Testes and ovaries are structurally and functionally different organs, but they originate from the same gonadal primordium. Here, we propose how a tissue composed of germ cells and sox9b-expressing cells underlain by a basement membrane develops a functionally common unit that reserves sexually indifferent or unfixed germline stem cells in both the ovaries and testes of adult medaka. During testicular development, the unit expands and gives rise to lobules where germline stem cells continuously produce a tremendous amount of sperm, while the unit in the female becomes germinal cradles that represent niche areas for neo-oogenesis. A recent finding in female foxl3 mutants demonstrates that the unit can also serve as the niche for germline stem cells continuously producing sperm in the ovary. We hypothesize that this unit in medaka might correspond to the medullary cords of the gonadal primordium in amniotes and that fragmentation of the medullary cords during ovarian development may be related to the absence of germline stem cells.

Ovaries and testes are morphologically and functionally different organs, producing eggs and sperm, respectively, but are derived from the same sexually indifferent gonadal primordium. Should we see sex differentiation of the gonadal primordium as completely different forms of organogenesis or is there any unit that is common between testes and ovaries? Before addressing this issue, we would like to first explain the structure of mature testes and ovaries in medaka (Oryzias latipes).

Testes in teleosts consist of tubules or lobules that are surrounded by a basement membrane (fig. 1) [Grier, 1981]. In medaka, spermatogenesis proceeds in many lobules that radiate from an efferent duct at the most proximal position (in the central part) of the testes. The distal portion of the lobule harbors germline stem cells/spermatogonia responsible for the continuous production of sperm [Parenti and Grier, 2004; Nakamura et al., 2011]. The germ cells in the lobule are directly surrounded by Sertoli cells that express sox9b, one of the orthologs of mammalian Sox9[Klüver et al., 2005; Nakamoto et al., 2005]. Although the detailed process of lobule development has not been well analyzed, it has been suggested that sox9b-expressing cells in the gonadal primordium become Sertoli cells in the lobule [Nakamura et al., 2008].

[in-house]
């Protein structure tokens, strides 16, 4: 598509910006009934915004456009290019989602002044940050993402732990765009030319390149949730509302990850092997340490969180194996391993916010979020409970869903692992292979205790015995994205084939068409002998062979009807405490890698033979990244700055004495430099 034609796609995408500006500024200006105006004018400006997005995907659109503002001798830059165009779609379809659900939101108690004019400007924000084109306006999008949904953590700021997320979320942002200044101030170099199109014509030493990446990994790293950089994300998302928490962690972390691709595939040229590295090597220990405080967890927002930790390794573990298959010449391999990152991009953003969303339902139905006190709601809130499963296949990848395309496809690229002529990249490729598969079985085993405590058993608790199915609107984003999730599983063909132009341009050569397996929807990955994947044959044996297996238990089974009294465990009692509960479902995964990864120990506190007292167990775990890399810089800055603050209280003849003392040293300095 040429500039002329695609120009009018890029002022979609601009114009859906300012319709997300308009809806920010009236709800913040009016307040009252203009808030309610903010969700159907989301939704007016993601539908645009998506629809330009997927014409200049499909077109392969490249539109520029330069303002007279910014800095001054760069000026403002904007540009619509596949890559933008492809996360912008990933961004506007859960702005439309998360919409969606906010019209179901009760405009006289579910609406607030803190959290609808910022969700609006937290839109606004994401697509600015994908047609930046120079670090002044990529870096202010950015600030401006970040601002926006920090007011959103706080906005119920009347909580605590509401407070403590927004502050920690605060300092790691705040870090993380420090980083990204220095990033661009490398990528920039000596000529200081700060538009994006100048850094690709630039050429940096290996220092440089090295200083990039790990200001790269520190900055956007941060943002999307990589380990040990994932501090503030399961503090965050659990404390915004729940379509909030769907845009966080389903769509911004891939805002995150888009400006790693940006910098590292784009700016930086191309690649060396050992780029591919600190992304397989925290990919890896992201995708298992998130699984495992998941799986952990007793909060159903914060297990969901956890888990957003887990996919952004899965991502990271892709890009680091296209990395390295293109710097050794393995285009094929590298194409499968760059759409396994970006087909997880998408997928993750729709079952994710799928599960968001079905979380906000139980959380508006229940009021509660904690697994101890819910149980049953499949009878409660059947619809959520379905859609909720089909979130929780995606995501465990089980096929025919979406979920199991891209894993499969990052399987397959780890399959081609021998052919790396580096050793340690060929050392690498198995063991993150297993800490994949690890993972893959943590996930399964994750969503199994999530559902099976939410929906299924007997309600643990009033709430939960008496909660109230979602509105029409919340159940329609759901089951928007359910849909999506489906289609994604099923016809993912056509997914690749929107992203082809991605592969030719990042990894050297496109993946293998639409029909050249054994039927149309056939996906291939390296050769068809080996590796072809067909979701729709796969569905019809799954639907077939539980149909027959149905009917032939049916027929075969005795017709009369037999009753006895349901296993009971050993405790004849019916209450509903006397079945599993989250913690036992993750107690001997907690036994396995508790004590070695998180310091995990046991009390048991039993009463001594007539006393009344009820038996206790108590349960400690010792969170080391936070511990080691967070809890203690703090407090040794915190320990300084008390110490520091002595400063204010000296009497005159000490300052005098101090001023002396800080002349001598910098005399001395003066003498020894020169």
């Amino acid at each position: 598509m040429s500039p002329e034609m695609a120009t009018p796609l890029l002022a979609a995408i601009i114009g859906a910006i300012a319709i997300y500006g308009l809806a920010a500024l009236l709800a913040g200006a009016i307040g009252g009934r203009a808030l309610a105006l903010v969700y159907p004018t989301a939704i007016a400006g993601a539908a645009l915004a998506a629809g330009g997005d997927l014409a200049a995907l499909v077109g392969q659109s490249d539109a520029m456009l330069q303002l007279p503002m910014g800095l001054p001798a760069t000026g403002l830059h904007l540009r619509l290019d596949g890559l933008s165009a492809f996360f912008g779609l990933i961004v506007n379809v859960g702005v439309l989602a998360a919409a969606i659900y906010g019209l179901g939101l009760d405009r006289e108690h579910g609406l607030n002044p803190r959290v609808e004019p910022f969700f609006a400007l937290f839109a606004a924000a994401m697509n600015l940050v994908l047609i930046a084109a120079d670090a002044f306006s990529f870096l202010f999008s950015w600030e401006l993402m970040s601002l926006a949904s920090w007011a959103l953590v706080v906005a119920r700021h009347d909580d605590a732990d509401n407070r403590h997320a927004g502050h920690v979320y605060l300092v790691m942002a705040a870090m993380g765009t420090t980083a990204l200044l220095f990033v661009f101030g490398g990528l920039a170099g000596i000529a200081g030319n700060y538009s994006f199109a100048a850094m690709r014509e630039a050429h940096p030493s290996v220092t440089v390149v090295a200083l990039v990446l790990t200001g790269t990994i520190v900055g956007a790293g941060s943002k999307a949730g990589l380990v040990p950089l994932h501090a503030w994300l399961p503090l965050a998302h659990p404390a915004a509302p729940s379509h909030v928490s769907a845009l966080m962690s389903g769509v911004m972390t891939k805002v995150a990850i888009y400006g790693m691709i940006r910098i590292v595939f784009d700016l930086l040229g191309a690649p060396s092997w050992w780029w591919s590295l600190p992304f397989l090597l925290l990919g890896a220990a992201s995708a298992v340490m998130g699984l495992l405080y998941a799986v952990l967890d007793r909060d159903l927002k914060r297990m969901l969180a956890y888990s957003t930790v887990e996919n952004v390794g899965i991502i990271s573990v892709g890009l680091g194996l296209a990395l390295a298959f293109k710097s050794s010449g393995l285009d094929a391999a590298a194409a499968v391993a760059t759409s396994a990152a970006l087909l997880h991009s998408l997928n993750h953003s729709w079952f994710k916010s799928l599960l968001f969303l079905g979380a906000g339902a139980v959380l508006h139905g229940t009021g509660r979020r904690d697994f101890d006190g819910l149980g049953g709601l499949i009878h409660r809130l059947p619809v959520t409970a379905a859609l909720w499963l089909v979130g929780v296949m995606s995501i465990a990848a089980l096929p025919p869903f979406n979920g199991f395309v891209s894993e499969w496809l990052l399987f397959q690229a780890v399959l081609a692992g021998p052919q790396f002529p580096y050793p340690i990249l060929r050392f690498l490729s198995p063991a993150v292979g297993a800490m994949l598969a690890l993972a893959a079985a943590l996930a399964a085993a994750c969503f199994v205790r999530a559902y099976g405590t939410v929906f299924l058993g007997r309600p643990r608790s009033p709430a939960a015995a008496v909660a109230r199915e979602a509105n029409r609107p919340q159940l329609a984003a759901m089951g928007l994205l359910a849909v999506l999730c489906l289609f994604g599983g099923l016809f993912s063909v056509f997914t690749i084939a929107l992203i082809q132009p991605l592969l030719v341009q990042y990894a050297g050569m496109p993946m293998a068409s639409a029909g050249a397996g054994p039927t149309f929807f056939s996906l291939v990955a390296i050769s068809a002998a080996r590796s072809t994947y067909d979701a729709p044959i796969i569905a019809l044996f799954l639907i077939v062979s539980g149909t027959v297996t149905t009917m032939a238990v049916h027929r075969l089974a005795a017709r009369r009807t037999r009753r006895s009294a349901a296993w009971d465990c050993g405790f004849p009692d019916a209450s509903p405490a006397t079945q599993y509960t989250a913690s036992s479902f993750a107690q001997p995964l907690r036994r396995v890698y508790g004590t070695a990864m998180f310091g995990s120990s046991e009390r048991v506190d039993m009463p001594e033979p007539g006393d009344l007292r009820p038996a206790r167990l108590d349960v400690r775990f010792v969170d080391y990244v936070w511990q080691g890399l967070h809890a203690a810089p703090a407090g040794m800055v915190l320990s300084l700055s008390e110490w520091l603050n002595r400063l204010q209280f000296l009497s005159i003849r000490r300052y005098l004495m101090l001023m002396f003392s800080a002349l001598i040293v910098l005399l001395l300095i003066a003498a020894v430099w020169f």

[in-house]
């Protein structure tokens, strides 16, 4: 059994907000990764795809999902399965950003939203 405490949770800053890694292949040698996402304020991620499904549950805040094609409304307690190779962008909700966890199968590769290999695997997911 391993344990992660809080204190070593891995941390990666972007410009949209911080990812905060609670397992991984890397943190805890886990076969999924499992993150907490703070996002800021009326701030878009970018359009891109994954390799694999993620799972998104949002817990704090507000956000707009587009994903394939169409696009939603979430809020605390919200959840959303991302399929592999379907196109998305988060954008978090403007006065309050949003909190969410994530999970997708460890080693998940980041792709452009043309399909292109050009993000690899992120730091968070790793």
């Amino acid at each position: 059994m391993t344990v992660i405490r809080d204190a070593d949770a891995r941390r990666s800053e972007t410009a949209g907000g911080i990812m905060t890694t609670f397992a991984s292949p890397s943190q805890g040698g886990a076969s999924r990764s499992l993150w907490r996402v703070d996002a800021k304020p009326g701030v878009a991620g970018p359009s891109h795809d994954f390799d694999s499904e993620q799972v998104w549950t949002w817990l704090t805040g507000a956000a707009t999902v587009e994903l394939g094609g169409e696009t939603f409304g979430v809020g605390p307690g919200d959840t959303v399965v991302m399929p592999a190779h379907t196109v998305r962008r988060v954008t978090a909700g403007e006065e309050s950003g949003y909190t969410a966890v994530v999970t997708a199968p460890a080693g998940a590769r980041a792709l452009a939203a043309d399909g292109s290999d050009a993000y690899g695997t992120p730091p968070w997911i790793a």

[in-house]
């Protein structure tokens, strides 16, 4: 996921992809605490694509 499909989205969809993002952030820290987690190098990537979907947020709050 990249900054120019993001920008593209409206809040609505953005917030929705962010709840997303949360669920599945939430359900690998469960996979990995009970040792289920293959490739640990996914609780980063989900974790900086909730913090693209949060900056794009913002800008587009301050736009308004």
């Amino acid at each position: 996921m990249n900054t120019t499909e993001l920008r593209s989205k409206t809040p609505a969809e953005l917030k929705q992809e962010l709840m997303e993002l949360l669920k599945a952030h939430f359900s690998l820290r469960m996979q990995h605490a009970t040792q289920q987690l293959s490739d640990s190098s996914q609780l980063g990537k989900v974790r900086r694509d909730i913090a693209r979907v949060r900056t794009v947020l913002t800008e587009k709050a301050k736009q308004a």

Fig. 1

The unit of testes and ovaries maintains germline stem cells in medaka. Germ cells with sox9b-expressing cells (green) underlain by a basement membrane (red line) are structural and functional units common in ovaries and testes. During ovarian development, the unit, together with epithelial cells, differentiates into the germinal epithelium (GE). Within the GE, germ cells at the early stage are surrounded by sox9b-expressing cells, forming germinal cradles representing a niche for germline stem cells. Diplotene oocytes formed within the germinal cradles subsequently exit into the stromal compartment where follicle formation and growth occur. In this regard, wild-type ovaries can be viewed as a GE with a well-developed stromal compartment. In the foxl3 mutant (foxl3-/-) ovary, continuous spermatogenesis occurs from germline stem cells surrounded by sox9b-expressing cells within the expanded GE. In wild-type testes, the unit of germ cells and sox9b-expressing cells expands and develops lobules in the testes. Spermatogenic cells at the same stage of development are surrounded by sox9b- expressing cells to form cysts, which are arranged in a distal to proximal direction. Therefore, the testis can be viewed as an expanded version of GE where spermatogenesis occurs in an arranged manner. Note that the arrangement of spermatogenesis is disorganized in the foxl3-/- ovary.

Fig. 1